Kristen from From Here to There and Back tagged me for an irresistible book meme. Maybe you'll want to play, too.
Total number of books?
For many years, I kept every book I read, packing and unpacking them and carting them around with me from college residence hall room to college residence hall room and from apartment to apartment. Sometime in my post-Bud years, though, I decided that I just didn't need them all and I cleared the bookshelves and donated them away with wild abandon. These days I only hang on to the books I lovelovelove and the books I think I might read again, which comes out to about three (smallish) bookshelves full. How many books is that? I'm not sure. I'm not good at that kind of estimate. A bunch. A good number. More than a few; less than a ton.
Last book read?
Sadly, I have not had a good run lately. I've stalled with A Thousand Splendid Suns by Khaled Hosseini , not because it's not well written (it is), but because one particular plot point stopped me cold, hitting me too close to my emotional center. That happens sometimes. I'd like to say that I'll go back to the book, but I really don't think I will. (I'm being intentionally vague about the plot point for those who plan to read it. It's not the book; it's me. You should read it.)
Before A Thousand Splendid Suns, I started but didn't finish another book that will (in the spirit of The Believer magazine) go unnamed. After several chapters, I still didn't care about any of the people in the book. Life is too short; I moved on.
Before that, I read What You Can Do Right Now to Help Your Child with Autism, which frankly doesn't really feel like it counts. It was more a handy reference guide than a BOOK.
So, by process of elimination, I'm going to have to go with Harry Potter and the Deathly Hallows. Not especially high-brow or impressive, but, then, neither am I.
Last book bought?
Again, Harry Potter. I borrowed A Thousand Splendid Suns, and the other two were sent by the publishers. Before that? I'm not sure. I tend to seek out hand-me-down books more than I buy new ones. It might have been Andrei Codrescu's New Orleans, Mon Amour. (An excellent book, and a bargain at any price.)
Five meaningful books?
Not Even Wrong: Adventures in Autism by Paul Collins - This book was meaningful to me in many ways. It was one of the first autism books I read in which I "recognized" the child - on page after page, Collins' son Morgan reminded me of Bud. (He still does, in fact; in this interview with Collins and his wife, they report that Morgan is currently fascinated by TV and movie logos. I have spent many an hour drawing TV and movie logos for Bud. I'm not sure whether or not I should introduce him to the YouTube videos that Morgan finds so fascinating.)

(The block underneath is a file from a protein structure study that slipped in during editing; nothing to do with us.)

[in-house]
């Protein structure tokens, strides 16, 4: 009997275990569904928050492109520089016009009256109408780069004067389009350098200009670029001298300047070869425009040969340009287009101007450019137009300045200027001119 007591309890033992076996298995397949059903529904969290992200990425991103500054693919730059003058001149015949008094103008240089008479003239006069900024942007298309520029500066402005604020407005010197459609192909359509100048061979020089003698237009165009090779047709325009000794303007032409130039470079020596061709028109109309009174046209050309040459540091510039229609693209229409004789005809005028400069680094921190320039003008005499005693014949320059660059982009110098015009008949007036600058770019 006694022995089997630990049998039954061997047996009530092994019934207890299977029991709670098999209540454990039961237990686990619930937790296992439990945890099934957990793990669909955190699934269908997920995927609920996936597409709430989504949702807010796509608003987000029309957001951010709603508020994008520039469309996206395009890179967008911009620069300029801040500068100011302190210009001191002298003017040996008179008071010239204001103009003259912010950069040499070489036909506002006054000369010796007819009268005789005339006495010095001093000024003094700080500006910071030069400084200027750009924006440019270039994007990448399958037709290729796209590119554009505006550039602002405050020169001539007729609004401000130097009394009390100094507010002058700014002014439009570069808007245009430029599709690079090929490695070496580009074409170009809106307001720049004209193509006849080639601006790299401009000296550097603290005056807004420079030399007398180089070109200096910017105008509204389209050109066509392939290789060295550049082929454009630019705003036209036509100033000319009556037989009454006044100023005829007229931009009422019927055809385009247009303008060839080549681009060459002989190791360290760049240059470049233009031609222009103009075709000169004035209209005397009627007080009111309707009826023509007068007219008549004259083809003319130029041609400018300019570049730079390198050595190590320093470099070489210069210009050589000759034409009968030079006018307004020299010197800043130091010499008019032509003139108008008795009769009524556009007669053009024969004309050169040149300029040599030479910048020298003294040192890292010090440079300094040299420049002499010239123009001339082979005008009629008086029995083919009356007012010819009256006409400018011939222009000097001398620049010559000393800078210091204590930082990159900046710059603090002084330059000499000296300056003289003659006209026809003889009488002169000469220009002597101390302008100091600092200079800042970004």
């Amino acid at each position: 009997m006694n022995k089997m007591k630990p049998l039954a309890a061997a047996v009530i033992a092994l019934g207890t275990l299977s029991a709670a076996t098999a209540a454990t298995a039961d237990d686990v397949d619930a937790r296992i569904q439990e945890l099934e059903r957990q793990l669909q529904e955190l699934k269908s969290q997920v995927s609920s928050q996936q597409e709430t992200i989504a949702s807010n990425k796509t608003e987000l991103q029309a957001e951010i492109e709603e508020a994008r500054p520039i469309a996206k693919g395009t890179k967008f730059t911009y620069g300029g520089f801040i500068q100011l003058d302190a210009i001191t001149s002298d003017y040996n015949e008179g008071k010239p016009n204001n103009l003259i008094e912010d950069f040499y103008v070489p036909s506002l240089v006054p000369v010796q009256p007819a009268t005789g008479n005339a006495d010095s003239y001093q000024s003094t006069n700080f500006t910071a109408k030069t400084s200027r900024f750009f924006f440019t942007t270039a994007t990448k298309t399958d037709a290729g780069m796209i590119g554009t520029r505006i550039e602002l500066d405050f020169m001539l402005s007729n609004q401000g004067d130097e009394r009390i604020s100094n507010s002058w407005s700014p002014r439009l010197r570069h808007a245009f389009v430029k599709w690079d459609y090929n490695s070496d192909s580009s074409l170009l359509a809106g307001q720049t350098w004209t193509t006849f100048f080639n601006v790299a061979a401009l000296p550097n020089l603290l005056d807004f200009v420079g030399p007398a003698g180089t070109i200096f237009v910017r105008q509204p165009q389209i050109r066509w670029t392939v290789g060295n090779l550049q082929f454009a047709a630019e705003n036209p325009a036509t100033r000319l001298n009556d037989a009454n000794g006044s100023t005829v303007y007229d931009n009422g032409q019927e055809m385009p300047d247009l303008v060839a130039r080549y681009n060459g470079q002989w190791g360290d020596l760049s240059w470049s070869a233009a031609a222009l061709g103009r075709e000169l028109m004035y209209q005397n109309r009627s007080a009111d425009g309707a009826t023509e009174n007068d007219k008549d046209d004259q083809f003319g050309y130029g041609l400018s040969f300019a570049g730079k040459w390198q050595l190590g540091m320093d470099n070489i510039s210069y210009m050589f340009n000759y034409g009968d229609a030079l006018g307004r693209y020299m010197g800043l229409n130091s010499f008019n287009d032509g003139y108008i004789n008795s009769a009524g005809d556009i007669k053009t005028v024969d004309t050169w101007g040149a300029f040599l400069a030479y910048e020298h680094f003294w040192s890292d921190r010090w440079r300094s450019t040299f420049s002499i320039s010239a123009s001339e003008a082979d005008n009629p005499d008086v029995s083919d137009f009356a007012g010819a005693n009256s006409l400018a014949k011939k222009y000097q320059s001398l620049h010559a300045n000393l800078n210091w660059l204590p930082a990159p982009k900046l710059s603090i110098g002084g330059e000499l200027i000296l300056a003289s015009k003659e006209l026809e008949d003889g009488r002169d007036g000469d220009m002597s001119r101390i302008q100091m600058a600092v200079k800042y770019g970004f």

On another level (and in a story that was more interesting to live than it would be to read), Not Even Wrong set me on a trajectory that ultimately got me writing this blog. Interestingly, I discovered Not Even Wrong via an e-mail from my sister that included a link to the book's page on amazon.com and a one-line message that read "I think the universe is telling me that I'm supposed to let you know about this book." (Thanks, Sis.)
A Prayer for Owen Meany by John Irving - This book blew me away. Blew. Me. Away.
Hamlet by William Shakespeare - Hamlet might be my favorite thing ever written. I find myself thinking about Hamlet a lot - which is interesting, because throughout the play, all Hamlet really does is a whole lot of thinking. Really, though, thinking about Hamlet's thinking helps me to remember to get out of my head when I find myself getting all "to be or not to be" on myself. (And I don't mean suicidal here, folks. I mean painfully introspective and grossly self-indulgent.) Enough said.
Operating Instructions by Anne Lamott - This book kept me sane in the first months of Bud's life. It made me feel more normal and less incompetent as a mother. Or maybe it made me feel incompetent, but in good company.
The Amazing Adventures of Kavalier and Clay by Michael Chabon - This book replaced A Prayer for Owen Meany as my favorite book of all time. In fairness, I should go back and read Owen Meany again before I state that publicly, since I read Owen Meany in 1989 and Kavalier and Clay in 2005. But, too late; it's already done.
I'm not going to tag anyone specifically for this one, but I invite everyone to join the bandwagon. Leave your answers in the comments here, or just let us know that we should follow the link to read your answers on your own blog.